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Tuesday, 25 October 2016


Georgians dread Gazprom

2010-07-16 18:21

6386.jpegThe scandal over possible sale of Georgia's gas-main pipeline to Russia is still on. Parliamentarians are disputing, banging parliament doors and fail to come to a unique position. The decision is almost here. The draft law on the pipeline withdrawal from the list of strategic facilities will be adopted in third reading in two days. What is in store for the longsuffering pipeline and how will major players act? This is what GeorgiaTimes correspondent discussed with Alexander Rusetsky, head of South Caucasus institute for regional security and Soso Tsintsadze, president of Georgian Diplomatic Academy, a politologist.


It's been a long time since Georgia attracted so much attention. These 10-15 % of main-gas pipeline shares make different countries dance to the tambourine to pacify Georgia's parliamentary minority. Even the government offers a friendly hand to the opposition assuring that the control stake won't be sold away. As discussed behind the scenes it was Saakashvili himself who started this project to iron out difficulties in dialogue with Russia with the help of Gazprom's intermediary. It seems selling these shares to the Russian group is everyone's concern. According to our experts the pipeline was taken out of the list of non-privatizable facilities on purpose - since it is not operated at full capacity. Now the boom is guaranteed and a once ordinary facility

will be made a hit.

Here is an incredible fact: it turns out that Russia and the USA have a common interest in the pipeline deal. Russia wants to accede into WTO. But until the embargo on imports of Georgian wines and mineral water is lifted and normal economic cooperation begins - things are in a bad way. The States, of course, are also interested in Russia's accession into WTO but what Washington wants the least is Georgia's closer ties with Turkey and Iran. Thus, Georgian authorities and US government, both having no warm feelings for the Russian Federation, choose the better of two evils. Georgians are afraid of money-offering Russians, but they are more afraid of being abandoned right at the door of Euro-Atlantic integration project.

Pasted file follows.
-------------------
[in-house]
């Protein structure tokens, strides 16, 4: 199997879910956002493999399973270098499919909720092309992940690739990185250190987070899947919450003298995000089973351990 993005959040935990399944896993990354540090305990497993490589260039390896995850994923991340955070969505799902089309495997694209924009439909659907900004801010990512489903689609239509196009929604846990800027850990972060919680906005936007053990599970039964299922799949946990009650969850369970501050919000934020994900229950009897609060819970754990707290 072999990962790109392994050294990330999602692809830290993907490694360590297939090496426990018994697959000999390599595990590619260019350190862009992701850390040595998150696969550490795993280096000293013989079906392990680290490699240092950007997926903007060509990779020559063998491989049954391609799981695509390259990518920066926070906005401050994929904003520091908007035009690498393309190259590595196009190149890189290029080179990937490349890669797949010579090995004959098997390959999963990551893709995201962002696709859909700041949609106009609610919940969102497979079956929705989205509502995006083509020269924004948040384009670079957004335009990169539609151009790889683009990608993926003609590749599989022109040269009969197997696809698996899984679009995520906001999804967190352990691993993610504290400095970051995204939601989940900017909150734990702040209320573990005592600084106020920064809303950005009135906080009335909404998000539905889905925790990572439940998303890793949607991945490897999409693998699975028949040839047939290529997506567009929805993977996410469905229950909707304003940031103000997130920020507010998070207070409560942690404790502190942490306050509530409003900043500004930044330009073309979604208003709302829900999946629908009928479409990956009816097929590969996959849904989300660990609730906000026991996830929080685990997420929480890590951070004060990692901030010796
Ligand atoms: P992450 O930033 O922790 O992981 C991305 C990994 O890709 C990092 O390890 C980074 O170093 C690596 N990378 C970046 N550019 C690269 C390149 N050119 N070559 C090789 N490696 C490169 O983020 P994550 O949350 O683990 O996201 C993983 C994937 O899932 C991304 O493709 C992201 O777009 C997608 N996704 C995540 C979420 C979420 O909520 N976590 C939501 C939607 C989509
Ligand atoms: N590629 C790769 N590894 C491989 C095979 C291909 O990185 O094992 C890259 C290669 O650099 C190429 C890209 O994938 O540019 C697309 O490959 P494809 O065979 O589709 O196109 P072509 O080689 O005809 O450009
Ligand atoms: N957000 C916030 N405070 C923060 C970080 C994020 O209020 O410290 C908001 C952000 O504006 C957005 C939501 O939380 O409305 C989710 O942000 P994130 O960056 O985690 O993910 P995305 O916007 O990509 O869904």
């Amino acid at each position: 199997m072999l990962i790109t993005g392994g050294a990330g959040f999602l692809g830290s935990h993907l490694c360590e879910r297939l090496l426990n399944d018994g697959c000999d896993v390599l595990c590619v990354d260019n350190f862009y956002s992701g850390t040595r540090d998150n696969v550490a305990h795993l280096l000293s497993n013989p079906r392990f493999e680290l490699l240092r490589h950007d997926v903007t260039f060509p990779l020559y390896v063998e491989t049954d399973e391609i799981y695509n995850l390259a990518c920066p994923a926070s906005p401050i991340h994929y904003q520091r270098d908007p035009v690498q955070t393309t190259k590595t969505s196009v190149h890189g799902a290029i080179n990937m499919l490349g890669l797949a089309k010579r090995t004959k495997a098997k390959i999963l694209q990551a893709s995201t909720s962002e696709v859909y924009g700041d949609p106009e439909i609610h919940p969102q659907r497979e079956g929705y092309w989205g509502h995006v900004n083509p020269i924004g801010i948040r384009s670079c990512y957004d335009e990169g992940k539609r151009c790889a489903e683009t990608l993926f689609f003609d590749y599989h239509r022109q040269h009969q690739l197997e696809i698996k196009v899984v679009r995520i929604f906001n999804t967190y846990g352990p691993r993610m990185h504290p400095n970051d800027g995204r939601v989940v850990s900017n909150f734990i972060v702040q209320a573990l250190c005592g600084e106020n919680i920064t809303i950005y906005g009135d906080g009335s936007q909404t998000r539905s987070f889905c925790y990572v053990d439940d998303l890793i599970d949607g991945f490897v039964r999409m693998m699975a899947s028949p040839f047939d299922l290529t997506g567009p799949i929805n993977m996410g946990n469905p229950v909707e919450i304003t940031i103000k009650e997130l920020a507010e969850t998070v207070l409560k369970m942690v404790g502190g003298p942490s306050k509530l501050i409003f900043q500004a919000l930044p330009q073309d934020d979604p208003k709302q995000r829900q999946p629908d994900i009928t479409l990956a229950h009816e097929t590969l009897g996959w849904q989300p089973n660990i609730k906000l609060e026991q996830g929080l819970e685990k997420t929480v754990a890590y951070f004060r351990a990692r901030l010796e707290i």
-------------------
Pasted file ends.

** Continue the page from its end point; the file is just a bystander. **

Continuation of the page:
Despite the crisis in Georgian-Russian relations, can the Georgian government or the opposition prefer Azerbaijan for the pipeline deal. It also, as we know, takes interest in the gas-main pipeline. May it be that selling a package to Azerbaijan, Georgia will strengthen its relations with Iran and Turkey and consequently stops being politically attractive to Europe and the States?

Alexander Rusetsky:

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